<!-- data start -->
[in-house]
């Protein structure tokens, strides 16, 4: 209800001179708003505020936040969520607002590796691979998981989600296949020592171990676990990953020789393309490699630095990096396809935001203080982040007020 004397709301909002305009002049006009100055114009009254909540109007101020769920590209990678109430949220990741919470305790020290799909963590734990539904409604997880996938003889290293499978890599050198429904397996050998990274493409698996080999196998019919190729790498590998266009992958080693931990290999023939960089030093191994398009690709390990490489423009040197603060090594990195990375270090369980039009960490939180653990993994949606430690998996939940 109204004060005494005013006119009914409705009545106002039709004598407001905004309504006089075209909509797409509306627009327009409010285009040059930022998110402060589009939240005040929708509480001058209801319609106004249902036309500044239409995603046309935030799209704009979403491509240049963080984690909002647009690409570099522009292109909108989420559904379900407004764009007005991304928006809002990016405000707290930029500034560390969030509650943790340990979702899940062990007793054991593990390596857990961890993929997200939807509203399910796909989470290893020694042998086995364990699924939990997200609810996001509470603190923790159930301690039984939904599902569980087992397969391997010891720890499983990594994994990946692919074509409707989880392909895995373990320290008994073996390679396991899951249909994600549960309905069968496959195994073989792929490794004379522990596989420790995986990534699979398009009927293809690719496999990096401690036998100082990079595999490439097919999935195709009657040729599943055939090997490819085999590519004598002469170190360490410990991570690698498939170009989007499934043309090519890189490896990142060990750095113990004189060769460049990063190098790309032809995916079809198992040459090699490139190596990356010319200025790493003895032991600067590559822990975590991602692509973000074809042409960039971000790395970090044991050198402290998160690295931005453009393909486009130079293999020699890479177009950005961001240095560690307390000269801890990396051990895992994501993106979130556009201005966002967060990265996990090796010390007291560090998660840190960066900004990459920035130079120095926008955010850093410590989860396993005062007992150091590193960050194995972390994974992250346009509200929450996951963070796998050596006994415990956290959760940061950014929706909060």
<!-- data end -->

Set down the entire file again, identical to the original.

[in-house]
């Protein structure tokens, strides 16, 4: 209800001179708003505020936040969520607002590796691979998981989600296949020592171990676990990953020789393309490699630095990096396809935001203080982040007020 004397709301909002305009002049006009100055114009009254909540109007101020769920590209990678109430949220990741919470305790020290799909963590734990539904409604997880996938003889290293499978890599050198429904397996050998990274493409698996080999196998019919190729790498590998266009992958080693931990290999023939960089030093191994398009690709390990490489423009040197603060090594990195990375270090369980039009960490939180653990993994949606430690998996939940 109204004060005494005013006119009914409705009545106002039709004598407001905004309504006089075209909509797409509306627009327009409010285009040059930022998110402060589009939240005040929708509480001058209801319609106004249902036309500044239409995603046309935030799209704009979403491509240049963080984690909002647009690409570099522009292109909108989420559904379900407004764009007005991304928006809002990016405000707290930029500034560390969030509650943790340990979702899940062990007793054991593990390596857990961890993929997200939807509203399910796909989470290893020694042998086995364990699924939990997200609810996001509470603190923790159930301690039984939904599902569980087992397969391997010891720890499983990594994994990946692919074509409707989880392909895995373990320290008994073996390679396991899951249909994600549960309905069968496959195994073989792929490794004379522990596989420790995986990534699979398009009927293809690719496999990096401690036998100082990079595999490439097919999935195709009657040729599943055939090997490819085999590519004598002469170190360490410990991570690698498939170009989007499934043309090519890189490896990142060990750095113990004189060769460049990063190098790309032809995916079809198992040459090699490139190596990356010319200025790493003895032991600067590559822990975590991602692509973000074809042409960039971000790395970090044991050198402290998160690295931005453009393909486009130079293999020699890479177009950005961001240095560690307390000269801890990396051990895992994501993106979130556009201005966002967060990265996990090796010390007291560090998660840190960066900004990459920035130079120095926008955010850093410590989860396993005062007992150091590193960050194995972390994974992250346009509200929450996951963070796998050596006994415990956290959760940061950014929706909060």